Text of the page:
Janelle Monae – The ArchAndroid – “Cold War”

If there was one instrument I truly love, it is the synth. I don’t know what it is about a good synth line, but it truly gets to me. Luckily for me, Janelle Monae knows how to properly utilize the instrument, leading into the track with it, before setting it as a constant bonus in the background while her rich, soulful voice enters over an easily dance-able drum beat to dominate the track. Overall, I very much enjoyed this track, and have every intention of checking out her music further after hearing it.

Gorod – A Perfect Absolution – “Carved In The Wind”

At first I was a little skeptical of this track, but, by the end, Gorod managed to win me over. The vocals are of the same low, guttural quality that initially turned me off of Archspire, though, unlike Archspire, the vocalist also manages to explore his range a little bit more, even dropping the growling all together for a few seconds through out the song to a sort of low, flat post punk talk-sing. The drums also managed to sound far more natural, and not so “studio done”, adding an immensely more “human” feel to the song, allowing the listener to focus more on the drummer’s skill and not question if a drum machine in use. Add to all of this how absolutely massive the riffs are, as well as how oddly well they groove at times, and you have a tech death oriented band that knows how to perfectly push the envelope of what tech death can be.

The Dillinger Escape Plan – Ire Works – “Horse Hunter”

If there is a style of music I truly love, it is mathcore. There is something truly beautiful about the mesh of hardcore and metal played in incredibly awkward, uncomfortable time signatures to make a cohesive, chaotic sound. Loving mathcore, obviously, entitles that I also love The Dillinger Escape Plan, meaning I also love this song. It has every distinct TDEP element present, the buzz-saw, air tight guitar work over the machine like, rudimentary drumming, all covered by vocals that are at times harsh and screeched, and at times smoothly sung. The Dillinger Escape Plan are masters of creating chaotic soundscapes through intensive technical playing while still maintaining song structure so that the listener does not simply lose interest.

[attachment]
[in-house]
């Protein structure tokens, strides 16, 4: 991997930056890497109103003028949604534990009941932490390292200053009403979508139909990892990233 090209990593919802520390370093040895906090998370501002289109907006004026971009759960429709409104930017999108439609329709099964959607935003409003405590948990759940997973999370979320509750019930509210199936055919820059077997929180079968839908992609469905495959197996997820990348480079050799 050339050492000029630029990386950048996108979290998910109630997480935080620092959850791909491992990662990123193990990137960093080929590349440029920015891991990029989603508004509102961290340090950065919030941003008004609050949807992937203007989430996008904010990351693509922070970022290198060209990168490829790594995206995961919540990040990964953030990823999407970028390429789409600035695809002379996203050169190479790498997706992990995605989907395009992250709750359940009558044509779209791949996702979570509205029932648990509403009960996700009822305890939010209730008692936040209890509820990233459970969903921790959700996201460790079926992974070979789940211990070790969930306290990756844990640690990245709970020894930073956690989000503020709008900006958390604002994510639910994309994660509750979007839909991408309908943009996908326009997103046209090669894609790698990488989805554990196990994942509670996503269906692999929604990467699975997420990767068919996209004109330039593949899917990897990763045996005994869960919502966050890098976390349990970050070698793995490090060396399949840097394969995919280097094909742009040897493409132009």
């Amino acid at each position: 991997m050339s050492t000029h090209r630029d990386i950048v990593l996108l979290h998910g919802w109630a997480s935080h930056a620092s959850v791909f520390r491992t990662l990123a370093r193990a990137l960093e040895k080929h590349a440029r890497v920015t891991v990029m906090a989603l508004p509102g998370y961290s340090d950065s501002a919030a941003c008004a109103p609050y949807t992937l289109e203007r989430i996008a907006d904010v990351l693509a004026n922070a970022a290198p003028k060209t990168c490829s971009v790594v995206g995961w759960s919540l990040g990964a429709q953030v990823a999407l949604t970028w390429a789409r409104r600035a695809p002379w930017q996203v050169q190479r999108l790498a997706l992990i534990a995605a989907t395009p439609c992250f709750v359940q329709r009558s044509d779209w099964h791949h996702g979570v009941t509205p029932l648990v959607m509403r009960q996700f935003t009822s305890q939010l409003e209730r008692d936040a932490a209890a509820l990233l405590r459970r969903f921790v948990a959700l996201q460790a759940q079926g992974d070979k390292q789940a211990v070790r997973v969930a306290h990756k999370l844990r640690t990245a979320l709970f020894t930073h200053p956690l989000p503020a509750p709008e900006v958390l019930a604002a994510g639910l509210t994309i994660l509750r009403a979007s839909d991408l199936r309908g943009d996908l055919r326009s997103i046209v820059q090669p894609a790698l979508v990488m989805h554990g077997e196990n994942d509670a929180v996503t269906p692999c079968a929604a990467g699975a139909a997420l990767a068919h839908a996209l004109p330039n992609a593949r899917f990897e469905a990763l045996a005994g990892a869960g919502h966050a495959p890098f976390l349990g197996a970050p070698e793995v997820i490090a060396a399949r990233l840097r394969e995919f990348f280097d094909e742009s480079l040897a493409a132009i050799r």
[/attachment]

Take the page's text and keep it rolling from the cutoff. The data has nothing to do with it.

Native Construct – Quiet World – “Come Hell Or High Water”

I’m having a hard time placing my finger on exactly what this song is, but I really, really like it. It has a very orchestral feel to it, beginning with the build up of strings, leading into a beautifully sung part. Then, when you think it could not possibly turn into a metal song, the growls and blast beats begin. However, the strings do not drop out at this point, but rather, shadow the breakneck guitar riffs, providing a nice accent to the technical display of skill. The whole song has sort of an off, waltz type feel to it, but still manages to bring a certain intensity and challenge to the music, making for one incredibly interesting song. I will most definitely be looking more into Native Construct after listening to this song.

The Reign Of Kindo – This Is What Happens – “Bullets In The Air”

Any song that begins with bongos, some noise-y, disordered guitars, and some absolutely insane drum playing, immediately has me won over. To me, it sounds very much like it is the same vocalist from Native Construct, which would make sense, as both songs provide prog metal heavily influenced by forms of dance music (in the case of Native Construct, it felt very triplet-waltz based, for Reign Of Kindo it feels as if there is a definitive swing-jazz influence). Truly, his voice is captivating, interesting, and perplexing in the context of the song all at the same time. It is very much the smooth, clean cut voice of a jazz singer, but at the same time is almost too chaotic for a traditional jazz voice. However, it also never clashes, but rather locks in nicely accenting the song well and providing a clarity over all of the chaos of the song.

Jake’s Grid

Jake Terran

Ahmed: I’ve just come home from a miserable 12 hour day including class, three hours of lab work, and an evening shift at work followed by an hour’s commute home, but coming home to enchiladas courtesy of my sister has proven quite the treat, and I am very stoked to dig my teeth into Jake’s 3×3. As heavier music goes, I’m very much into tech death and prog metal, though I do enjoy some jazz and rap on the side — as it turns out, Jake’s playlist has very little in common with these genres and is somewhat out of my comfort zone, though that only makes me more excited considering I’ve been on a new music kick lately.

Brian Wilson – Smile – “Good Vibrations”

Now this is the kind of track I really needed to hear at the moment! I’m not at all familiar with Brian Wilson‘s work, and don’t know much about the Beach Boys past their name (and that one Stephen King short story that kept referring to them — I believe it was off Skeleton Crew?) but this song is very calming, and I’m really enjoying the warm tones and uplifting lyrics. Definitely going in my pick-me-ups playlist.